Are You Using Your Web Site To Its Fullest

By Mike Maddaloni on Thursday, October 08, 2009 at 07:46 AM with 0 comments

Over the years I have built the first Web sites for many individuals and businesses of all sizes, and have taken over the on-going development of others. Where I am proud of the work my firm Dunkirk Systems, LLC has done, in some cases I am disappointed, and that comes from the fact that a lot of the features and functionalities of these Web sites are not being used to their fullest.

Trust me, I am not on an ego trip here. I state this in general as I want my clients to fully exploit all of the tools they have in their Internet toolbox! I also fully understand, as a business owner myself that the continuous changing of hats and roles in a business causes for priorities to change and something inevitably falls on the list.

Know What You Own

There’s no time like a slowing economy to revisit what you have to see how it can help you. Here’s a list of some suggestions I have made to my own clients recently, most of which apply to anyone who owns a Web site.

  • Review your Web Analytics – Whether it’s Google Analytics or the reporting from your Web host, gain an understanding of the traffic to your Web site. Where are Web visitors coming from, what are they going to, how long are they there, and what are they doing while they are there? This will tell you how effective your Web site is itself, its search ranking and will identify potential “opportunities” to improve your Web site.

    If you are not aware of how to do this or don’t have Google Analytics on your site, this is a worthy, yet affordable, enhancement for your Web site.

  • Review the Web Site Itself – When is the last time you actually looked at your Web site? Sure, you may be familiar with the home page. But when is the last time you fully walked through every page of the site, reading it in detail? You may be surprised to see what you are reading! Not only is this important to know what is out there from a branding and accuracy standpoint, but it is good to know what your customers are reading.

    Identify any important content changes, and make those changes yourself if you have a content management system (CMS) on your Web site. If you don’t have one, having your Web developer execute on even the smallest changes may make a big difference.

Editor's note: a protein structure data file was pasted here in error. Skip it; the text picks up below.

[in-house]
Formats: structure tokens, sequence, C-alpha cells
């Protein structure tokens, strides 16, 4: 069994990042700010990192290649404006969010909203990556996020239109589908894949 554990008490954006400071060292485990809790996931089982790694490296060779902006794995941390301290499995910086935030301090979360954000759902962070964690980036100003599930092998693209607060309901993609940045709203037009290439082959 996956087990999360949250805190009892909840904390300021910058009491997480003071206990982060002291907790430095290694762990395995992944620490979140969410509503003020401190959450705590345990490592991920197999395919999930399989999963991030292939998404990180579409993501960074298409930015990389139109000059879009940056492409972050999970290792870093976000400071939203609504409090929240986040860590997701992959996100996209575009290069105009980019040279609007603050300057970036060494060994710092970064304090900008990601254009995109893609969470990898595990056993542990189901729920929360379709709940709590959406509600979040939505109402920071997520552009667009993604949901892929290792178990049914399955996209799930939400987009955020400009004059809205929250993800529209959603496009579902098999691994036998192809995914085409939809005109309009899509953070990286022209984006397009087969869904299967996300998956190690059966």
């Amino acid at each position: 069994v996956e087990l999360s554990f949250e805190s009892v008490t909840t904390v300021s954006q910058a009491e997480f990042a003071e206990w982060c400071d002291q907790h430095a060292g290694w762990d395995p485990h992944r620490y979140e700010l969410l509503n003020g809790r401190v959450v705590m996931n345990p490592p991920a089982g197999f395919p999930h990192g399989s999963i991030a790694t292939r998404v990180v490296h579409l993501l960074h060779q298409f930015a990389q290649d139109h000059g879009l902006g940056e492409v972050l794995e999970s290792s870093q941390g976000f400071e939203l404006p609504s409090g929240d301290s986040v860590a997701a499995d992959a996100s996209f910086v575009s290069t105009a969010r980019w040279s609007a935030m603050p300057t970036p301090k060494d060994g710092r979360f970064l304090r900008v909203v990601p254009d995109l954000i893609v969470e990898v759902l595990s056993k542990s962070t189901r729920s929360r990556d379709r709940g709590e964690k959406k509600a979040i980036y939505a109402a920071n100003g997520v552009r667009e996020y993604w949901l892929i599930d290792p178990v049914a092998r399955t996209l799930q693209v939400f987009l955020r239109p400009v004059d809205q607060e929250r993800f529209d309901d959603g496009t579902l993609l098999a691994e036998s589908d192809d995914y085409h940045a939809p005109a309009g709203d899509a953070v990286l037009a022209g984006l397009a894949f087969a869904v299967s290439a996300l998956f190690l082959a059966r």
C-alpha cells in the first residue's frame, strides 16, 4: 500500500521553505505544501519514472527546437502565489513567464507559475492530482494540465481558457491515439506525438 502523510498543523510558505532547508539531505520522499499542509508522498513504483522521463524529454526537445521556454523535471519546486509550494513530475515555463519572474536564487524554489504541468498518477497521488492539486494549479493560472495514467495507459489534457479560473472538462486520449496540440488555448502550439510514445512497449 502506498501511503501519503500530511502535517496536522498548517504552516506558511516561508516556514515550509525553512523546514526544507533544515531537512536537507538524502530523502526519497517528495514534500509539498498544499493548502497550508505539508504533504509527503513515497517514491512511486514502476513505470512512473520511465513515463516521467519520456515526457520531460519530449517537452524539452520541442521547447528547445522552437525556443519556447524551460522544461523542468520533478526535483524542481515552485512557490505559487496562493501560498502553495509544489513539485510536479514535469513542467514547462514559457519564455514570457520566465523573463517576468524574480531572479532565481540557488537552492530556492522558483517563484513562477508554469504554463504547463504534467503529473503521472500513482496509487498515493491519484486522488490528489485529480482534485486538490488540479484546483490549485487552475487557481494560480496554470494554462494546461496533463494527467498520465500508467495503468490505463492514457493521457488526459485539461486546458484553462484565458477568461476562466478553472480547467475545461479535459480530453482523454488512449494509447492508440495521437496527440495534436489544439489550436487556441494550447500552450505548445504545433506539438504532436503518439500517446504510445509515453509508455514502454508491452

• Buy Something From Your Web Site – If you have an eCommerce Web site, buy something. This will allow you to re-visit the user experience of shopping on your Web site, both to see what others see and compare it to other shopping carts you have used on other Web sites.

    Many eCommerce platforms have a robust set of tools, most of which may not always be utilized. These include volume discounts, coupon codes and affiliate marketing management. It may be as straightforward as activating one of these features and setting up coupon codes to send to customers to drive sales. If you can, why not do?

  • Ask Your Customers About Your Web Site – No matter the economy, I always ask my clients to query their customers at some point in the sales process. Simple questions such as, “have you been to our Web site?” or “did our Web site help you in doing business with us?” can give you real insight and feedback on the effectiveness of using your Web site.

    But don’t just ask, write it down! Logging and reviewing this feedback can provide areas of improvement, not to mention a reinforcement of how awesome your Web site may be.

  • Build Your House List – If you don’t have one already, start compiling the address – both postal and email – of your customers. You don’t even have to be currently sending any mailings to your customers, but it is important to have an accurate “house list” of your customers and strong prospects to market to. If and when you decide to start a newsletter or other correspondences, you can then focus on the campaign itself and not on the mundane of compiling information.

Share Your Wish List

As you have read, going thru what you own may identify areas of change for your Web site. Write them down and review them. You may decide to wait on these until sales and revenue increase, or you may deem them vital now to increase sales and revenue. In either case, share them with your Web developer so you will both be on the same page of the importance of your Web site.

Are you doing any of these? Is there something else you’re doing that could make the list? If so, please post a comment to join in the conversation.

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